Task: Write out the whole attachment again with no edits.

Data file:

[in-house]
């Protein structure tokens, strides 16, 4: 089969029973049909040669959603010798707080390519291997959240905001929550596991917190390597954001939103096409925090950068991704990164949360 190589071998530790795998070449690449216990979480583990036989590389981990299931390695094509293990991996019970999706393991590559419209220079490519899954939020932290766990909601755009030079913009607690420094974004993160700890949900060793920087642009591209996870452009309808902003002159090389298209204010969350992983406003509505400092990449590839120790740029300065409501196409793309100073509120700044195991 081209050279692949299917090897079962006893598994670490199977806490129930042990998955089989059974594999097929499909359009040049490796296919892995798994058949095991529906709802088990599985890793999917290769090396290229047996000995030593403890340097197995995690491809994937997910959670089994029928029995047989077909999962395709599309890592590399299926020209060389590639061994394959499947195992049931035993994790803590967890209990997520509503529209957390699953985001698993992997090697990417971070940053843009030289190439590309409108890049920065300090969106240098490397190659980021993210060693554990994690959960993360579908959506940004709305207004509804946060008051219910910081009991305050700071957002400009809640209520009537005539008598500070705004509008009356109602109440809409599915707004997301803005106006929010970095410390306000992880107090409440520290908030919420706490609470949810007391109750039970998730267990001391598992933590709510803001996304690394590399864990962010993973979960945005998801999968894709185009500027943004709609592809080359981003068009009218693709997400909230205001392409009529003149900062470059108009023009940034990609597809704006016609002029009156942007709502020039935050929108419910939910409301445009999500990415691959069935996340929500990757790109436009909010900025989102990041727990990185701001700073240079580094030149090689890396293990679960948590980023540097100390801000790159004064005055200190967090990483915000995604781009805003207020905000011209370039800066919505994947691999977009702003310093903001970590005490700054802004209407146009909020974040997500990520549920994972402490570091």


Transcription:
[in-house]
């Protein structure tokens, strides 16, 4: 089969029973049909040669959603010798707080390519291997959240905001929550596991917190390597954001939103096409925090950068991704990164949360 190589071998530790795998070449690449216990979480583990036989590389981990299931390695094509293990991996019970999706393991590559419209220079490519899954939020932290766990909601755009030079913009607690420094974004993160700890949900060793920087642009591209996870452009309808902003002159090389298209204010969350992983406003509505400092990449590839120790740029300065409501196409793309100073509120700044195991 081209050279692949299917090897079962006893598994670490199977806490129930042990998955089989059974594999097929499909359009040049490796296919892995798994058949095991529906709802088990599985890793999917290769090396290229047996000995030593403890340097197995995690491809994937997910959670089994029928029995047989077909999962395709599309890592590399299926020209060389590639061994394959499947195992049931035993994790803590967890209990997520509503529209957390699953985001698993992997090697990417971070940053843009030289190439590309409108890049920065300090969106240098490397190659980021993210060693554990994690959960993360579908959506940004709305207004509804946060008051219910910081009991305050700071957002400009809640209520009537005539008598500070705004509008009356109602109440809409599915707004997301803005106006929010970095410390306000992880107090409440520290908030919420706490609470949810007391109750039970998730267990001391598992933590709510803001996304690394590399864990962010993973979960945005998801999968894709185009500027943004709609592809080359981003068009009218693709997400909230205001392409009529003149900062470059108009023009940034990609597809704006016609002029009156942007709502020039935050929108419910939910409301445009999500990415691959069935996340929500990757790109436009909010900025989102990041727990990185701001700073240079580094030149090689890396293990679960948590980023540097100390801000790159004064005055200190967090990483915000995604781009805003207020905000011209370039800066919505994947691999977009702003310093903001970590005490700054802004209407146009909020974040997500990520549920994972402490570091």